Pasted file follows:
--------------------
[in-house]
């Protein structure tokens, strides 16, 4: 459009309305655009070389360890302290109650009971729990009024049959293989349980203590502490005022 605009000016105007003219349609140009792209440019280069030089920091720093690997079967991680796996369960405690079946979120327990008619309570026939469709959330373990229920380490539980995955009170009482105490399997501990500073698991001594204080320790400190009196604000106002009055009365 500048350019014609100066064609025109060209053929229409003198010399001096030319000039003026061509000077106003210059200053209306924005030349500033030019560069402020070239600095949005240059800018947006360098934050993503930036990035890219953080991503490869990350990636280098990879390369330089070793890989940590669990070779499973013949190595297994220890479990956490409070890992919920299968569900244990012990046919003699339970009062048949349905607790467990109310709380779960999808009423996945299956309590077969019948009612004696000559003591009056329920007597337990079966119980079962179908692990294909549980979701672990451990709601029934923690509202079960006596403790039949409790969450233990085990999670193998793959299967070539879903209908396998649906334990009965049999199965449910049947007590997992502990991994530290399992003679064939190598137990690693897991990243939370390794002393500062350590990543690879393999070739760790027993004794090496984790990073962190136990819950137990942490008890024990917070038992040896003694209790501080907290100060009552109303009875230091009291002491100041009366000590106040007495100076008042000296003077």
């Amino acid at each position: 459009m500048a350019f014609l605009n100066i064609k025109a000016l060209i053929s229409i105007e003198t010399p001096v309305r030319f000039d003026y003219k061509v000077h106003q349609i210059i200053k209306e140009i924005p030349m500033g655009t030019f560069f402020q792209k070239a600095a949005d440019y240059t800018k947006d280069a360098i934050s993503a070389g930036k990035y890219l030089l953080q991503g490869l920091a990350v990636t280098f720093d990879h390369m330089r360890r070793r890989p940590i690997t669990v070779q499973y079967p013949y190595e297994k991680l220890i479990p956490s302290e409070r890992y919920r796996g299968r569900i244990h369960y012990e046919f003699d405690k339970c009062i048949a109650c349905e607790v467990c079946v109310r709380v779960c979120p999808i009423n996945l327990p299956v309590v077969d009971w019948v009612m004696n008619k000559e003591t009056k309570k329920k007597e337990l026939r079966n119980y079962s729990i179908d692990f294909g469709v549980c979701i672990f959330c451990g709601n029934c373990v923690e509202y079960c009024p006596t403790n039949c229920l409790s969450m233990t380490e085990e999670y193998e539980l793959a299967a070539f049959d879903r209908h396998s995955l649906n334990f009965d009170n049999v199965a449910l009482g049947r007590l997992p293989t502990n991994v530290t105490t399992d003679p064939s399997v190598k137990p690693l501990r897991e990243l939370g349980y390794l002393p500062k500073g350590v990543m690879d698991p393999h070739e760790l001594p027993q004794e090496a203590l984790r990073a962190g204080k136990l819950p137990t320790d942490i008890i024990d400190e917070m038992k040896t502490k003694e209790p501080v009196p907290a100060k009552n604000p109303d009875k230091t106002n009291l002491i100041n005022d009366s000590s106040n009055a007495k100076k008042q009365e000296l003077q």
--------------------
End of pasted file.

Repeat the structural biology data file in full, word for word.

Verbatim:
[in-house]
């Protein structure tokens, strides 16, 4: 459009309305655009070389360890302290109650009971729990009024049959293989349980203590502490005022 605009000016105007003219349609140009792209440019280069030089920091720093690997079967991680796996369960405690079946979120327990008619309570026939469709959330373990229920380490539980995955009170009482105490399997501990500073698991001594204080320790400190009196604000106002009055009365 500048350019014609100066064609025109060209053929229409003198010399001096030319000039003026061509000077106003210059200053209306924005030349500033030019560069402020070239600095949005240059800018947006360098934050993503930036990035890219953080991503490869990350990636280098990879390369330089070793890989940590669990070779499973013949190595297994220890479990956490409070890992919920299968569900244990012990046919003699339970009062048949349905607790467990109310709380779960999808009423996945299956309590077969019948009612004696000559003591009056329920007597337990079966119980079962179908692990294909549980979701672990451990709601029934923690509202079960006596403790039949409790969450233990085990999670193998793959299967070539879903209908396998649906334990009965049999199965449910049947007590997992502990991994530290399992003679064939190598137990690693897991990243939370390794002393500062350590990543690879393999070739760790027993004794090496984790990073962190136990819950137990942490008890024990917070038992040896003694209790501080907290100060009552109303009875230091009291002491100041009366000590106040007495100076008042000296003077």
């Amino acid at each position: 459009m500048a350019f014609l605009n100066i064609k025109a000016l060209i053929s229409i105007e003198t010399p001096v309305r030319f000039d003026y003219k061509v000077h106003q349609i210059i200053k209306e140009i924005p030349m500033g655009t030019f560069f402020q792209k070239a600095a949005d440019y240059t800018k947006d280069a360098i934050s993503a070389g930036k990035y890219l030089l953080q991503g490869l920091a990350v990636t280098f720093d990879h390369m330089r360890r070793r890989p940590i690997t669990v070779q499973y079967p013949y190595e297994k991680l220890i479990p956490s302290e409070r890992y919920r796996g299968r569900i244990h369960y012990e046919f003699d405690k339970c009062i048949a109650c349905e607790v467990c079946v109310r709380v779960c979120p999808i009423n996945l327990p299956v309590v077969d009971w019948v009612m004696n008619k000559e003591t009056k309570k329920k007597e337990l026939r079966n119980y079962s729990i179908d692990f294909g469709v549980c979701i672990f959330c451990g709601n029934c373990v923690e509202y079960c009024p006596t403790n039949c229920l409790s969450m233990t380490e085990e999670y193998e539980l793959a299967a070539f049959d879903r209908h396998s995955l649906n334990f009965d009170n049999v199965a449910l009482g049947r007590l997992p293989t502990n991994v530290t105490t399992d003679p064939s399997v190598k137990p690693l501990r897991e990243l939370g349980y390794l002393p500062k500073g350590v990543m690879d698991p393999h070739e760790l001594p027993q004794e090496a203590l984790r990073a962190g204080k136990l819950p137990t320790d942490i008890i024990d400190e917070m038992k040896t502490k003694e209790p501080v009196p907290a100060k009552n604000p109303d009875k230091t106002n009291l002491i100041n005022d009366s000590s106040n009055a007495k100076k008042q009365e000296l003077q």